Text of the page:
Antarctic Update: Shackleton Team To Reach Pole Tomorrow

Things are wrapping up out on the ice, as the final teams reach their goals. The Antarctic season is nearly over for another year, but for now, there are some intrepid explorers still toiling away.

The biggest news at the moment is probably that the Shackleton Centenary Team are now camped a short distance from the South Pole and should reach their final destination, on schedule, tomorrow. It has been a long road for the boys, who arrived on the ice at Shackleton’s Hut way back on the 13th of November. Now, more than two months later, they are just about home. For several of the team members this will be an especially emotional day as they finish up what unfinished business for their families. Several members of the team are direct descendants of original members of Shackleton’s Nimrod Expedition which stopped 97 miles short of the Pole back in 1908. As of today, weather conditions are good, and they should have no problems reaching their goal tomorrow.

The South Pole Quest Team are still trying to make their way home back to Canada, and are now not expected to until Tuesday. But they continue to update their website and answer questions about their journey, which makes it fascinating to hear their thoughts after their expedition is done. One of the questions answered is: “What was the biggest problem you faced during your expedition?” You can hear their audio response by clicking here.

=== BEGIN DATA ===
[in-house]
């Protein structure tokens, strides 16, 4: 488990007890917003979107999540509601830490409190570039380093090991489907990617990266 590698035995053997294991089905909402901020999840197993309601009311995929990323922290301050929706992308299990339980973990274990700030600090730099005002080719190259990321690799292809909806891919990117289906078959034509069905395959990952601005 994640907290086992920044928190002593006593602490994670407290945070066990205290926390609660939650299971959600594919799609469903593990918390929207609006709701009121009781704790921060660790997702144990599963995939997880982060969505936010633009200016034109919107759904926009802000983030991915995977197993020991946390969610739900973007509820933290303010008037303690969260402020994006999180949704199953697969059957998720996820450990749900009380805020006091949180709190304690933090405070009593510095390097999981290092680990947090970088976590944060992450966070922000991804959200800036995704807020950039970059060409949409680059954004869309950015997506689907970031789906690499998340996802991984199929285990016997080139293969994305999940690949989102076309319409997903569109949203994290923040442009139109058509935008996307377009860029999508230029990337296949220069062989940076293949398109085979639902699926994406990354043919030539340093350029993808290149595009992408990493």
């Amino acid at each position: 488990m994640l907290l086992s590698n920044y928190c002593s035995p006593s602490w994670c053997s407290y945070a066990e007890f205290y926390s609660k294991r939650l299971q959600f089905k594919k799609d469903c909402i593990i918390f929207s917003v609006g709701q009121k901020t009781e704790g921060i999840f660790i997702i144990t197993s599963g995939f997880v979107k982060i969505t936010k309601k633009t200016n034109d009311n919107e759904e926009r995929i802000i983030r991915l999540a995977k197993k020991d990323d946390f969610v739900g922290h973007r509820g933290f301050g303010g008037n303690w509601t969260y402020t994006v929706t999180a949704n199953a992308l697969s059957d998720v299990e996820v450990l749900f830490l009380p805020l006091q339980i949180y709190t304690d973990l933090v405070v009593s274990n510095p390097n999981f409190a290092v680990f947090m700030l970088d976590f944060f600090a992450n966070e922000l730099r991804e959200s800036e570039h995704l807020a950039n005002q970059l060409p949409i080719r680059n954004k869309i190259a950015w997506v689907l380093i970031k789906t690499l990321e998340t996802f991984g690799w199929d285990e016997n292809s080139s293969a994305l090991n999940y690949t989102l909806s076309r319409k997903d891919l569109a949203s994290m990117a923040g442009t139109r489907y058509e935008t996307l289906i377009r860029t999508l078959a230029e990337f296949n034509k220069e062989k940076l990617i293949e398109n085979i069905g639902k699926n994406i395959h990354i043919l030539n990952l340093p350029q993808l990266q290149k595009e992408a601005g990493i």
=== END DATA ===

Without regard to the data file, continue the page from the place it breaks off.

Mark Langridge has updated his website as well with a host of photos and blog updates. According to the latest report, Mark should arrive back home in the U.K. tomorrow for a much deserved rest. Before getting there though he’ll suffer through an 8 hour layover at the Santiago airport, before a 10 hour flight to Madrid, and another 8 hour layover before finally heading home to London.

Thomas Davenport sends word that they are more than half-way back to Patriot Hills as they continue to make good time using the kites. His latest dispatch, which is curiously dated the 31st of August, 2007, says that they chalked up 66 nautical miles, but not with out an incident or two. Thomas openly admits to some spectacular crashes along the way, but none caught on camera as of yet. Darn!

Finally, Mike Horn updates us that he is now enjoying traveling with others and sharing the trail. He is expecting to hit the South Pole early next week, but possibly sooner at the faster rate they are all traveling now. Once there, he’ll turn around and head back to the coast via kite as well.

Kraig Becker

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